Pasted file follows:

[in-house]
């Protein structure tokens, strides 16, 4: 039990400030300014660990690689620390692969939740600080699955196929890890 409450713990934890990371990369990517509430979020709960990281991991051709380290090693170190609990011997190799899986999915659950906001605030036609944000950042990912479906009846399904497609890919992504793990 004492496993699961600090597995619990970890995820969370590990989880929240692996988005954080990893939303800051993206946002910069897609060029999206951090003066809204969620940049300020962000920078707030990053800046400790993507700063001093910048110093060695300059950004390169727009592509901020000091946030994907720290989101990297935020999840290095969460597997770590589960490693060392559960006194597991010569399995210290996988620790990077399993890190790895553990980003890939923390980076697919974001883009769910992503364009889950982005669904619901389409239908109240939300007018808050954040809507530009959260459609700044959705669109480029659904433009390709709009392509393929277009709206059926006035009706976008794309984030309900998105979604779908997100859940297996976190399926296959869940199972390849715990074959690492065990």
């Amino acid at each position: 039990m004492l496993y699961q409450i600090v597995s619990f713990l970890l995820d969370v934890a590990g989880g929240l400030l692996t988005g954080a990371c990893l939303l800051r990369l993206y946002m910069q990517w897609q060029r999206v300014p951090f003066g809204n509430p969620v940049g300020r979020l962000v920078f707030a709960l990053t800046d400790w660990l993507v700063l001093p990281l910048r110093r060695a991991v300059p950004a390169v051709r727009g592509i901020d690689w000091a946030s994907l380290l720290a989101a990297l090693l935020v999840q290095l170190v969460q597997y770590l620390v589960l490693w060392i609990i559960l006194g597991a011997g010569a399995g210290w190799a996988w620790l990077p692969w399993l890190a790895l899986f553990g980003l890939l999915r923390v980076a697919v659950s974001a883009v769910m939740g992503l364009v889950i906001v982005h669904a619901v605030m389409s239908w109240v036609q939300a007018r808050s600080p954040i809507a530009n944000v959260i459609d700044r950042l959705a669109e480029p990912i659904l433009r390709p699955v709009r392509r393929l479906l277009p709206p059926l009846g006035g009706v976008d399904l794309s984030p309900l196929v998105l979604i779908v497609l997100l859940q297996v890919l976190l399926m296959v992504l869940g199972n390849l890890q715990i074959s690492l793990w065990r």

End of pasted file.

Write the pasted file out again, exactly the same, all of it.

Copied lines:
[in-house]
């Protein structure tokens, strides 16, 4: 039990400030300014660990690689620390692969939740600080699955196929890890 409450713990934890990371990369990517509430979020709960990281991991051709380290090693170190609990011997190799899986999915659950906001605030036609944000950042990912479906009846399904497609890919992504793990 004492496993699961600090597995619990970890995820969370590990989880929240692996988005954080990893939303800051993206946002910069897609060029999206951090003066809204969620940049300020962000920078707030990053800046400790993507700063001093910048110093060695300059950004390169727009592509901020000091946030994907720290989101990297935020999840290095969460597997770590589960490693060392559960006194597991010569399995210290996988620790990077399993890190790895553990980003890939923390980076697919974001883009769910992503364009889950982005669904619901389409239908109240939300007018808050954040809507530009959260459609700044959705669109480029659904433009390709709009392509393929277009709206059926006035009706976008794309984030309900998105979604779908997100859940297996976190399926296959869940199972390849715990074959690492065990």
């Amino acid at each position: 039990m004492l496993y699961q409450i600090v597995s619990f713990l970890l995820d969370v934890a590990g989880g929240l400030l692996t988005g954080a990371c990893l939303l800051r990369l993206y946002m910069q990517w897609q060029r999206v300014p951090f003066g809204n509430p969620v940049g300020r979020l962000v920078f707030a709960l990053t800046d400790w660990l993507v700063l001093p990281l910048r110093r060695a991991v300059p950004a390169v051709r727009g592509i901020d690689w000091a946030s994907l380290l720290a989101a990297l090693l935020v999840q290095l170190v969460q597997y770590l620390v589960l490693w060392i609990i559960l006194g597991a011997g010569a399995g210290w190799a996988w620790l990077p692969w399993l890190a790895l899986f553990g980003l890939l999915r923390v980076a697919v659950s974001a883009v769910m939740g992503l364009v889950i906001v982005h669904a619901v605030m389409s239908w109240v036609q939300a007018r808050s600080p954040i809507a530009n944000v959260i459609d700044r950042l959705a669109e480029p990912i659904l433009r390709p699955v709009r392509r393929l479906l277009p709206p059926l009846g006035g009706v976008d399904l794309s984030p309900l196929v998105l979604i779908v497609l997100l859940q297996v890919l976190l399926m296959v992504l869940g199972n390849l890890q715990i074959s690492l793990w065990r």